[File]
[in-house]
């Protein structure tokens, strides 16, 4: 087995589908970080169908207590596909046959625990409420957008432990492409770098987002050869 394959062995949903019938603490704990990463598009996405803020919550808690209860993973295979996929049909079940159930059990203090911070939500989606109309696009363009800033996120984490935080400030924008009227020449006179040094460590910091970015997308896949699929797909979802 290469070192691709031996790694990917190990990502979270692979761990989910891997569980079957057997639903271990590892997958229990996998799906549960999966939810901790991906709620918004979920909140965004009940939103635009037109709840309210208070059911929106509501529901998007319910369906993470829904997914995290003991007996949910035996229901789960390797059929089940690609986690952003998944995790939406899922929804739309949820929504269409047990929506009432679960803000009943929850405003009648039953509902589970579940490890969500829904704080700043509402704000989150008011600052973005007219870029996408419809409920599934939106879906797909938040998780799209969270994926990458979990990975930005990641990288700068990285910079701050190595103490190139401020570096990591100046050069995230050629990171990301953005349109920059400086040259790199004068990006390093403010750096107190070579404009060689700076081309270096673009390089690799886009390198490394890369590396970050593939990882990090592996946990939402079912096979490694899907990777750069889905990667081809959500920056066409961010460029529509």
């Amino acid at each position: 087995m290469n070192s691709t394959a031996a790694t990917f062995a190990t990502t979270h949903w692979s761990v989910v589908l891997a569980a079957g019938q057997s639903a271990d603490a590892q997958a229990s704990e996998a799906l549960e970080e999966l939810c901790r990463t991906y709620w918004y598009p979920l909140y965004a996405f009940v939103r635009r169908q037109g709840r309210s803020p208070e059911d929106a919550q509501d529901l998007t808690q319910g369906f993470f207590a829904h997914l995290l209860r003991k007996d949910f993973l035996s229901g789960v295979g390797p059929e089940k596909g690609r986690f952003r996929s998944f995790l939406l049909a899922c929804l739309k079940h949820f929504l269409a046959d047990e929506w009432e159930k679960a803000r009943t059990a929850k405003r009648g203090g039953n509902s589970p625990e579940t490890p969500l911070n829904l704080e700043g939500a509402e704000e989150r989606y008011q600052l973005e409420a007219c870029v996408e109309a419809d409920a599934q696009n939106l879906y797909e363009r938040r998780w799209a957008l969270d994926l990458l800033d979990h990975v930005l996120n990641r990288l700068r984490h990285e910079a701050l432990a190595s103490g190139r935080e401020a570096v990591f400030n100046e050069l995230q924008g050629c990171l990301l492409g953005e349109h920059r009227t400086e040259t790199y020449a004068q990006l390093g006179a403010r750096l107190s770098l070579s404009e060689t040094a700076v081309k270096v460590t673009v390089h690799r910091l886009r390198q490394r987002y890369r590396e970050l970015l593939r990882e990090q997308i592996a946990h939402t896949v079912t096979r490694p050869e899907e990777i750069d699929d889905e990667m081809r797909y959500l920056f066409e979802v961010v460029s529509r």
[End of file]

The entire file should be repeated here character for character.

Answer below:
[in-house]
């Protein structure tokens, strides 16, 4: 087995589908970080169908207590596909046959625990409420957008432990492409770098987002050869 394959062995949903019938603490704990990463598009996405803020919550808690209860993973295979996929049909079940159930059990203090911070939500989606109309696009363009800033996120984490935080400030924008009227020449006179040094460590910091970015997308896949699929797909979802 290469070192691709031996790694990917190990990502979270692979761990989910891997569980079957057997639903271990590892997958229990996998799906549960999966939810901790991906709620918004979920909140965004009940939103635009037109709840309210208070059911929106509501529901998007319910369906993470829904997914995290003991007996949910035996229901789960390797059929089940690609986690952003998944995790939406899922929804739309949820929504269409047990929506009432679960803000009943929850405003009648039953509902589970579940490890969500829904704080700043509402704000989150008011600052973005007219870029996408419809409920599934939106879906797909938040998780799209969270994926990458979990990975930005990641990288700068990285910079701050190595103490190139401020570096990591100046050069995230050629990171990301953005349109920059400086040259790199004068990006390093403010750096107190070579404009060689700076081309270096673009390089690799886009390198490394890369590396970050593939990882990090592996946990939402079912096979490694899907990777750069889905990667081809959500920056066409961010460029529509």
């Amino acid at each position: 087995m290469n070192s691709t394959a031996a790694t990917f062995a190990t990502t979270h949903w692979s761990v989910v589908l891997a569980a079957g019938q057997s639903a271990d603490a590892q997958a229990s704990e996998a799906l549960e970080e999966l939810c901790r990463t991906y709620w918004y598009p979920l909140y965004a996405f009940v939103r635009r169908q037109g709840r309210s803020p208070e059911d929106a919550q509501d529901l998007t808690q319910g369906f993470f207590a829904h997914l995290l209860r003991k007996d949910f993973l035996s229901g789960v295979g390797p059929e089940k596909g690609r986690f952003r996929s998944f995790l939406l049909a899922c929804l739309k079940h949820f929504l269409a046959d047990e929506w009432e159930k679960a803000r009943t059990a929850k405003r009648g203090g039953n509902s589970p625990e579940t490890p969500l911070n829904l704080e700043g939500a509402e704000e989150r989606y008011q600052l973005e409420a007219c870029v996408e109309a419809d409920a599934q696009n939106l879906y797909e363009r938040r998780w799209a957008l969270d994926l990458l800033d979990h990975v930005l996120n990641r990288l700068r984490h990285e910079a701050l432990a190595s103490g190139r935080e401020a570096v990591f400030n100046e050069l995230q924008g050629c990171l990301l492409g953005e349109h920059r009227t400086e040259t790199y020449a004068q990006l390093g006179a403010r750096l107190s770098l070579s404009e060689t040094a700076v081309k270096v460590t673009v390089h690799r910091l886009r390198q490394r987002y890369r590396e970050l970015l593939r990882e990090q997308i592996a946990h939402t896949v079912t096979r490694p050869e899907e990777i750069d699929d889905e990667m081809r797909y959500l920056f066409e979802v961010v460029s529509r």